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Football 101: Burst off the snap important for all defensive linemen

When Cary-Grove senior Michael Gomez was moved from the offensive line to the defensive line last season, he had to learn a whole new mindset.

Published: Thursday, Aug. 7, 2014 7:00 p.m. CST • Updated: Tuesday, Dec. 9, 2014 3:54 p.m. CST
(Sarah Nader-
Cary-Grove's Michael Gomez (center) runs a drill during practice at Cary-Grove High School Thursday, July 17, 2014.

This is another installment of our Football 101 series heading into the start of the fall high school football practice. Find all the stories, as they appear, along with our Football 101 video series with coaches from Huntley, Marian Central and Johnsburg here.

When Cary-Grove senior Michael Gomez was moved from the offensive line to the defensive line last season, he had to learn a whole new mindset.

“It’s harder, especially if you are playing on offense, because you have to get concepts for everything,” Gomez said. “It’s definitely a lot similar, so I’m starting to get it.”

So what exactly does being on the defensive line entail?

“As far as being a defensive lineman, you have to have some toughness and you have to be disciplined,” C-G defensive line coach Dean Schlueter said. “We want to make sure we’re playing with a relentless attitude on every play.”

There are generally four spots on the defensive line. There are two defensive ends on the end of the line and two defensive tackles in the middle that make up a 4-3 defense (four linemen and three linebackers). There are schools that do run different schemes, such as C-G, which uses two defensive ends and a nose tackle.

Each of these positions has different responsibilities that involve covering the gaps, or the territory of the line a lineman has to cover. When the play takes shape, a lineman begins by lining up in a three-point or a four-point stance. The play call will dictate the spacing, or techniques, between linemen.

“You definitely want to be low because there are kids you are going up against who are 300 pounds on the offensive line,” Gomez said. “You definitely want to have a good bench press so you can extend off of the O-line.”

One of the most important things for a lineman, multiple people said, is to have a burst off the snap. A lineman’s first steps and speed are crucial to how the play develops.

“What we work really, really hard on is takeoffs,” Huntley coach John Hart said. “On your takeoffs, you don’t want to go on the sound of the quarterback, but if you can do it on the first moment, then you can figure it out on the first movement of the offensive lineman.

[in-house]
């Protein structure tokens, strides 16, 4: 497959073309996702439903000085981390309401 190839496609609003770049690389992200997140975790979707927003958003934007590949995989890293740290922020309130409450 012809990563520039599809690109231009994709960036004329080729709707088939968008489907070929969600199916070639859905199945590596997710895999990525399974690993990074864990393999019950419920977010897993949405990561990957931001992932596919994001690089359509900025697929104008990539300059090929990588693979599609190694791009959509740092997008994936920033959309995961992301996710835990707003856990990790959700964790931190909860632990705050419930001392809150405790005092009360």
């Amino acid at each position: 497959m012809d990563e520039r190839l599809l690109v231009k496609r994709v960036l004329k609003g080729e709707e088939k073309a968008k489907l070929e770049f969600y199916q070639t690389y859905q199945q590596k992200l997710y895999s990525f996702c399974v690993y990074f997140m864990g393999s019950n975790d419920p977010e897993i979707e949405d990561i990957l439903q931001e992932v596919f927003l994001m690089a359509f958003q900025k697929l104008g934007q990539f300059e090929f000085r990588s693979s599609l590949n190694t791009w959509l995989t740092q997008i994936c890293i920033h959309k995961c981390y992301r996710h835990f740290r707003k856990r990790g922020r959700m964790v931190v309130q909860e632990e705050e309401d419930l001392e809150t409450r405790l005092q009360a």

“We want to explode on a shoulder and get on a different level on the offensive lineman,” he said. “If we can get them on the heels, then it’s re-creating the line of scrimmage.”

Schlueter agreed.

“Our first two steps can gain us an advantage in the area we’ve got to protect," he said. "You have to get a great burst off to make sure you can beat or control the other lineman.”

In the Fox Valley Conference, no one was better last season at getting off the snap then Huntley defensive end Brandon Dranka. Dranka, who is now a defensive end with North Dakota University, had 11 sacks last season along with 51 tackles and two forced fumbles.

Dranka, 6-foot-2 and 230 pounds, said his physical attributes helped him succeed while rushing the quarterback.

“What helped me the most was speed off the ball,” Dranka said. “Using my hands was also really important to helping me succeed. It helped me shed blocks and extend.”

Like most positions, the ideal defensive lineman would be made up of the perfect combination of size and strength. Hart said, however, that the most successful linemen in high school previously played other positions.

“We’ve had so much success with – and I’ve had about two dozen NCAA Division I athletes or so – the guys who played running back or linebacker and just got bigger,” Hart said. “They still run really, really well, but they still have that size.”

Not only is the size of a player important, but work ethic is crucial to shaping the performance of a lineman. For example, Hart recalled how Dranka in his junior year wasn’t a player who stood out from second- and third-stringers.

Dranka, he said, maximized his potential by spending an extra 20 minutes after practices, asking which direction, in one instance, to read on how to handle a quarterback when he’s running the option.

“He’s one of those guys who could push himself to be as good as he can be (in high school),” Hart said. “If you’ve got talent, you can become a really great defensive lineman.”

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